ANTIOCH, CA - AUGUST 28: Tarps, tents and a wooden structure are seen in the backyard of alleged kidnapper Phillip Garrido August 28, 2009 in Antioch, California. Jaycee Lee Dugard was allegedly kidnapped by Phillip Garrido nearly two decades ago and was forced to live in tents and sheds behind Garrido's home with two of her children that were fathered by Garrido. (Photo by Justin Sullivan/Getty Images)
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Jaycee Dugard
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Phillip Garrido
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Wife's video among new revelations in Dugard case

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SAN FRANCISCO (AP) - A day after releasing disturbing footage videotaped by one of Jaycee Dugard's captors and a report highlighting law enforcement failures in the case, a California prosecutor plans to join a state lawmaker Wednesday to develop ideas for improving supervision of parolees.

El Dorado County District Attorney Vern Pierson on Tuesday discounted claims by federal officials that Phillip Garrido's parole agent had not missed opportunities to find Dugard and the two daughters she bore the convicted rapist.

"The system as a whole failed, and we should all be angry about it," he said during a news conference Tuesday in the state Capitol.

In his report, Pierson said the agent visited Garrido's home in the San Francisco Bay area town of Antioch only once between May 1991, the month before Dugard was snatched off her South lake Tahoe street, and May 1995, eight months after she had given birth to her first child by Garrido.

During the 1991 visit, the agent was shown Garrido's backyard recording studio, which became the first place Dugard was confined and raped after her kidnapping just weeks later.

"Had the federal parole agents been doing their job and searching the residence (and the recording studio they were aware of), then they would have found Jaycee Lee Dugard imprisoned in the back yard," Pierson asserted.

The district attorney also made public a 1993 video tape of Garrido's wife luring a young girl into the couple's van, asking her to do the splits and videotaping her. Nancy Garrido later told authorities she made 10 to 20 similar videos at area parks and playgrounds for her husband's sexual gratification.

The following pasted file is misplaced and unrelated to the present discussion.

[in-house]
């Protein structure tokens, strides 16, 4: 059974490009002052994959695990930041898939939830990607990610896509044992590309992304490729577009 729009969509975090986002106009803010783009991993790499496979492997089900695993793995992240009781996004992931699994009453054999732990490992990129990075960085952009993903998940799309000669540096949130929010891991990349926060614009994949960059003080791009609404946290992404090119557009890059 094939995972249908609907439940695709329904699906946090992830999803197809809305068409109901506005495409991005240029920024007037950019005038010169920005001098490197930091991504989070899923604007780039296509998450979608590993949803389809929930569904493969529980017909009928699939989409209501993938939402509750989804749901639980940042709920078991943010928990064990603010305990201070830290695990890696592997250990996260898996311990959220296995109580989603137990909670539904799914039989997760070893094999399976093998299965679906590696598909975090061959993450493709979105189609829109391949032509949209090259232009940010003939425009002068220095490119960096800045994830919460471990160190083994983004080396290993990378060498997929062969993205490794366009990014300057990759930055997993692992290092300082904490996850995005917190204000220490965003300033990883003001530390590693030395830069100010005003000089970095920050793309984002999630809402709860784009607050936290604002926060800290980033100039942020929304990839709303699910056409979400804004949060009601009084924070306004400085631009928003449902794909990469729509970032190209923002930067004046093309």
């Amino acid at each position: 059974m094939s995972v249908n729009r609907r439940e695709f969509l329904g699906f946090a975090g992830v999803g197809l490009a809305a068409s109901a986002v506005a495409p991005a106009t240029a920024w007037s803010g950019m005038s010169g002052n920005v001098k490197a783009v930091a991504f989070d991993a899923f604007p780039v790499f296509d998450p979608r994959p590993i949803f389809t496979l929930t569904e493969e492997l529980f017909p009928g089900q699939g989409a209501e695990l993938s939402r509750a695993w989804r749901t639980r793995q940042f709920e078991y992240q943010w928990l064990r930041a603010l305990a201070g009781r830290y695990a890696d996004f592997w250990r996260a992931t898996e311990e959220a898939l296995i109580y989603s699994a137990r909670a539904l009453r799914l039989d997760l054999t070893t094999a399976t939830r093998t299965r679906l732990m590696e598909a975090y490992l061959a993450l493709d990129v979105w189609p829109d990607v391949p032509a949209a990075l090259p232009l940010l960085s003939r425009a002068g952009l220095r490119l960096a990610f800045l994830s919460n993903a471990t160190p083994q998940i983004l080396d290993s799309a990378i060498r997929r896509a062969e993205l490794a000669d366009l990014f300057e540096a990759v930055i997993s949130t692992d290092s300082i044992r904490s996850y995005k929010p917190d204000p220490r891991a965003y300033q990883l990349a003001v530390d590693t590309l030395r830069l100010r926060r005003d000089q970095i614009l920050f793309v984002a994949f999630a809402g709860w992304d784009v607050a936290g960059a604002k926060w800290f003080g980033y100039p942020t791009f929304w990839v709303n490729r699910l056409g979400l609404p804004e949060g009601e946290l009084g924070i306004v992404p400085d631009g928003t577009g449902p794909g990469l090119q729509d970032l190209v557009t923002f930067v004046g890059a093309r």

"That's it. Can you go all the way down?" Nancy says to the girl, who is blurred out in the video released by authorities.

The girl says she can go down farther.

"Let me see, I bet you can go down really easy," Nancy Garrido said.

When the girl notices a light on the camera, she asks Nancy Garrido about it.

"I don't know anything about that camera," says Nancy, quickly changing the subject.

The report says Garrido should not have been freed from prison in 1988, where he was serving a 50-year federal sentence and a five-years-to-life Nevada state sentence for a previous kidnapping and rape. Pierson said the parole system relied too heavily on psychiatric advice in determining Garrido's suitability for parole.

After Garrido nabbed Dugard in 1991, Pierson said federal and state parole agents failed to investigate his history of sexual crimes and instead relied on reports from psychiatrists. This led to agents missing numerous warning signs over dozens of visits.

The report also lists dozens of incidents in which Garrido should have had his parole revoked, including once in 1988 when he contacted a woman he earlier had been convicted of raping and kidnapping, and other times when his urine tested positive for methamphetamine or he was caught diluting his urine samples.

In her book and grand jury testimony, Dugard said Garrido would go on sex binges with her after he took amphetamines.

In 1994, it was learned that Garrido wore a prosthetic penis during drug screenings. "Garrido would wear a fake penis and use warm Mountain Dew to fool the urine tests conducted with this counselor," the report states.

In response to the report, the California Department of Corrections, which assumed responsibility for monitoring Garrido in 1999, said it has repeatedly acknowledged there was a need for changes in the wake of Dugard's discovery two years ago this month.

The department said it has made "significant improvements," including requiring parole officers to work with federal and other state parole authorities, and re-evaluating all sex offenders. They're also using GPS monitoring for parolees.

But Pierson said he hoped his report would begin a process of exploring potential legislative solutions that will help law enforcement do a better job of supervising and detecting sexual predators.

On Wednesday, he will participate in a public meeting with Republican state Sen. Ted Gaines, who represents the area where Garrido snatched Dugard, then 11, in 1991.

Gaines said he hopes to introduce legislation that would change the rules for evaluating parole of serious offenders, and pass it this month with bipartisan support.

Since a 2008 California Supreme Court decision that said the parole board cannot deny release solely based on the nature of the original crime, the number of paroles granted to prisoners serving life terms has soared, Gaines said.

He said it would be appropriate to give the parole board more discretion to hold prisoners based on their crimes, especially sexual predators who may be more likely to commit new crimes if released, he said.

Garrido is serving a sentence of 431 years to life in prison after pleading guilty to raping Dugard and other charges. Nancy Garrido was sentenced to 36 years to life for kidnapping and rape.

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Associated Press Writer Adam Weintraub contributed to this report from Sacramento.

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